...Wherein we explore the radical notion that programmers are people, and then look at what this might mean for deep tools, such as APIs, protocols, and programming languages.
My experience is that significant advances are triggered by radical notions. My current radical notion is this: Programmers are people.
Some will be skeptical, but I think that there is sufficient evidence to accept this, at least for the sake of argument. Briefly, though, I will point out that programmers are well known to sleep on occasion, and to smell badly if they do not bathe. Beyond these basic animal traits, we can also note that they use language (although often crypticly), a trait commonly accepted to be a hallmark of humans.
If we accept that programmers are humans, one primary and interesting consequence is that human factors issues can be properly applied towards the tools they use. I'm not talking here about IDEs, which have GUIs that are clearly subject to human factors analysis. (Answer: They mostly suck.) I am speaking about the more basic tools programmers use every minute they do their work: programming languages and APIs.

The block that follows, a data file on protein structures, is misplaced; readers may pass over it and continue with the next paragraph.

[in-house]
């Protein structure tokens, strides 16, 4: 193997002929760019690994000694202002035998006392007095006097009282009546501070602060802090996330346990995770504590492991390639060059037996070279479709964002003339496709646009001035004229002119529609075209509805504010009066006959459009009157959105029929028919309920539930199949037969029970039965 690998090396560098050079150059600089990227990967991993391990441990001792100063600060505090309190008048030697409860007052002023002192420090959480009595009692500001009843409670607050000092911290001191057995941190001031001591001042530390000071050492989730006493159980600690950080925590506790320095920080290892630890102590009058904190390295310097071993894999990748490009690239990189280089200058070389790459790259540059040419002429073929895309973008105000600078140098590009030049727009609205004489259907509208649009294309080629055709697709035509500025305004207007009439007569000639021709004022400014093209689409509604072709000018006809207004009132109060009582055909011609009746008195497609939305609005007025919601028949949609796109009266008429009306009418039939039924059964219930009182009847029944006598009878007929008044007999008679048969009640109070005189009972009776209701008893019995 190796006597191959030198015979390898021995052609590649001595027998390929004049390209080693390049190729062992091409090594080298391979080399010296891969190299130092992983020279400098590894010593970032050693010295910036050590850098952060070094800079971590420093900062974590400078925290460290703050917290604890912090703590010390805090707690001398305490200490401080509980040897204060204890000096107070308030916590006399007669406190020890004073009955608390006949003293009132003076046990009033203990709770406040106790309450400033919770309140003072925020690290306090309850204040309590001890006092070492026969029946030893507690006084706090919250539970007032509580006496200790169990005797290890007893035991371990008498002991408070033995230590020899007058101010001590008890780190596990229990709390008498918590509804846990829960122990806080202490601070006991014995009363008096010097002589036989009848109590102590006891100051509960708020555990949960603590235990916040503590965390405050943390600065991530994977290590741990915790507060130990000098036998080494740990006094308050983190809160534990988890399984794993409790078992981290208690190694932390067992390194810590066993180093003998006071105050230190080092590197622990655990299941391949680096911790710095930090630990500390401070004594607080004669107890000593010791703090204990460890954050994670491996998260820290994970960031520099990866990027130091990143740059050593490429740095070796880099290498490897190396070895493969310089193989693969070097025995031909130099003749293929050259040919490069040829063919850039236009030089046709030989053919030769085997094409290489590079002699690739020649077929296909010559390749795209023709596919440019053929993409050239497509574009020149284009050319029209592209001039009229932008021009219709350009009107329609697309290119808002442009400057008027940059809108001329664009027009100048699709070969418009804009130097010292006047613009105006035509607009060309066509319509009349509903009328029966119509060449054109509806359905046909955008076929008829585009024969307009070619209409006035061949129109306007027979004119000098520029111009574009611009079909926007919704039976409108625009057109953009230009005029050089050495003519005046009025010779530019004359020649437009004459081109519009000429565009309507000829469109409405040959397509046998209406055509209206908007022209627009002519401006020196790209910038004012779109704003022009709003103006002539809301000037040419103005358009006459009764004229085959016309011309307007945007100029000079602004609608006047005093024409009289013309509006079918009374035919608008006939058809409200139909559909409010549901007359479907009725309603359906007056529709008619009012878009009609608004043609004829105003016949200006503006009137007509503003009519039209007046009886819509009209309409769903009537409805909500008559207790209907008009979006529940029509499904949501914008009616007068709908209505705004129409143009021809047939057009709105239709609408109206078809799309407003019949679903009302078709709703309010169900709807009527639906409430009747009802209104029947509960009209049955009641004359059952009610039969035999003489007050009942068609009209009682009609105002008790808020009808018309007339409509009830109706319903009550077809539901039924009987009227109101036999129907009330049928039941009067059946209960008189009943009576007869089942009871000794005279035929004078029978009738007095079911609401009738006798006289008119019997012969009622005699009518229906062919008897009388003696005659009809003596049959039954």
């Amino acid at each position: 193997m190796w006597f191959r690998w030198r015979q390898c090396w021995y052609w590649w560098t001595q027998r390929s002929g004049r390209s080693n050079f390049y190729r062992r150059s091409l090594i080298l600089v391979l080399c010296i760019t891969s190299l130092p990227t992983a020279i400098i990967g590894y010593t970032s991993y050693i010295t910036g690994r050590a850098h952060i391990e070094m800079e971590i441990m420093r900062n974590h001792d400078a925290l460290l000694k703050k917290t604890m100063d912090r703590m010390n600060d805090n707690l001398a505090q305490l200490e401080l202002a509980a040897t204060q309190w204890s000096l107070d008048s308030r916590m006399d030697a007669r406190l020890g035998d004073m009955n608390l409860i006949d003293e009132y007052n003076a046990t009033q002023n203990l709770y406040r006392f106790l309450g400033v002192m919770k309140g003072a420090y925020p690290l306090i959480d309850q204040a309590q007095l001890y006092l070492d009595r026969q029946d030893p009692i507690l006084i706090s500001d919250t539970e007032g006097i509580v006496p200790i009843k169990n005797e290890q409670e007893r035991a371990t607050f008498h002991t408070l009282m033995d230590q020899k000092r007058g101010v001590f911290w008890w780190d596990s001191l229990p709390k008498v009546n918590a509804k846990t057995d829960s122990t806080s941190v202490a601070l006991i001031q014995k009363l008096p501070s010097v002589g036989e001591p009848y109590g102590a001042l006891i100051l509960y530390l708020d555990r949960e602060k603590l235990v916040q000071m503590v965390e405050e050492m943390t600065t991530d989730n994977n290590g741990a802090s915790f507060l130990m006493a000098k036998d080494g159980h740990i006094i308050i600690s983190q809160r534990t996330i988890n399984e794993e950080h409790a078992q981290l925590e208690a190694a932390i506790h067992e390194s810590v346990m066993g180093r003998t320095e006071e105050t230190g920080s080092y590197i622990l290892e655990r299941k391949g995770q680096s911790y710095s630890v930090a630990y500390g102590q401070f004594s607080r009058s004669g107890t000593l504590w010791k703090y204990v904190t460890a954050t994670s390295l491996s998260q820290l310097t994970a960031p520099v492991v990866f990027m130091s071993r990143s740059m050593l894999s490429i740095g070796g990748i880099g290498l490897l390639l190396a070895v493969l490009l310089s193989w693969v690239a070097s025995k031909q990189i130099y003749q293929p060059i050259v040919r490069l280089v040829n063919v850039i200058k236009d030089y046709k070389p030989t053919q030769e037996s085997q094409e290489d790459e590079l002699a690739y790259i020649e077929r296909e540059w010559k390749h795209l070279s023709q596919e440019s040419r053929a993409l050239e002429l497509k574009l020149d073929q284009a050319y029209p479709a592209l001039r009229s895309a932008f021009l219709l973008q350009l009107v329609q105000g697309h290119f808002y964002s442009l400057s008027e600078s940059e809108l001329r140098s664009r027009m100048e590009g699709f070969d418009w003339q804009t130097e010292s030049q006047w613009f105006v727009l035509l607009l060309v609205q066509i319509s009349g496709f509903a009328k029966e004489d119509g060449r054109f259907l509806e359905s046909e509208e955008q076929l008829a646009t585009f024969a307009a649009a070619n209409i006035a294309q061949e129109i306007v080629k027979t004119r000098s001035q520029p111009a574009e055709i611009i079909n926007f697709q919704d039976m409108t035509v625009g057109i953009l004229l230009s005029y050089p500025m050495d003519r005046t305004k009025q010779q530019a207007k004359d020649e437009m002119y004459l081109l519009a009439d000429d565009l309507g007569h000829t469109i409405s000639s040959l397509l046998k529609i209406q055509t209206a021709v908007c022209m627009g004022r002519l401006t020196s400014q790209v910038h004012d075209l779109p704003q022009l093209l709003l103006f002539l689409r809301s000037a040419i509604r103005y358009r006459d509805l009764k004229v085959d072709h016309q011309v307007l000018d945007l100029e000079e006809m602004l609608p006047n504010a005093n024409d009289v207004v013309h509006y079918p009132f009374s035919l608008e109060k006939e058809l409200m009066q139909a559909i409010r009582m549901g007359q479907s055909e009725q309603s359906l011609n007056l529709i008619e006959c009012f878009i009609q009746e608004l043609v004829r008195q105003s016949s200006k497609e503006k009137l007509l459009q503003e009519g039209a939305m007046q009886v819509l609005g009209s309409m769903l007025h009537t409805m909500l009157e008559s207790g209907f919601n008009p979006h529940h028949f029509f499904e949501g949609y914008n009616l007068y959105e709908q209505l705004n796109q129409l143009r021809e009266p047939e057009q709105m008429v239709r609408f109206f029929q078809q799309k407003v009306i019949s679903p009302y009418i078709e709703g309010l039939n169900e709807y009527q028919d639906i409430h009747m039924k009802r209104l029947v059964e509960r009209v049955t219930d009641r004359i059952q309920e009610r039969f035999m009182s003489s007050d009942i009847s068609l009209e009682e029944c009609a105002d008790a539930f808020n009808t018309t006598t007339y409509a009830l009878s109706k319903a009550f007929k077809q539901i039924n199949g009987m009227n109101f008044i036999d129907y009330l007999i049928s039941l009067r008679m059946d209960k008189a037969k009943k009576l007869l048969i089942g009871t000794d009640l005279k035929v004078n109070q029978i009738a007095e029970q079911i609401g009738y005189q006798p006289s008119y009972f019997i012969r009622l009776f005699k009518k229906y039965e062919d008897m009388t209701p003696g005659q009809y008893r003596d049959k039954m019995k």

I first started to think about this when writing a paper on C++. In the first (and only) draft, I declared that a programming language is a user interface to the language's abstract programming model. I was surprised to discover that this view was not common, although it was easy to sell. It was easy to sell because most people quickly see the point: Users (in this case programmers) are interfacing with the programming model through the medium of the code text.
The striking thing was that it wasn't already widely accepted. I thought I was stating an obvious truism. But for many, I was stating a wholly new idea. Clearly the practice of programming languages does not look to human factors.
C++ is a grand example of this. As a small example, consider the following:
There are two ways to declare variables: The way used for function parameters and the way for everything else: foo(int a, int b) vs. int a, b;. One is comma separated, the other semicolon terminated. You cannot directly declare two variables to have the same type if and only if they are function parameters. Basic human factors says that an interface should have one way to do a single thing that always looks the same.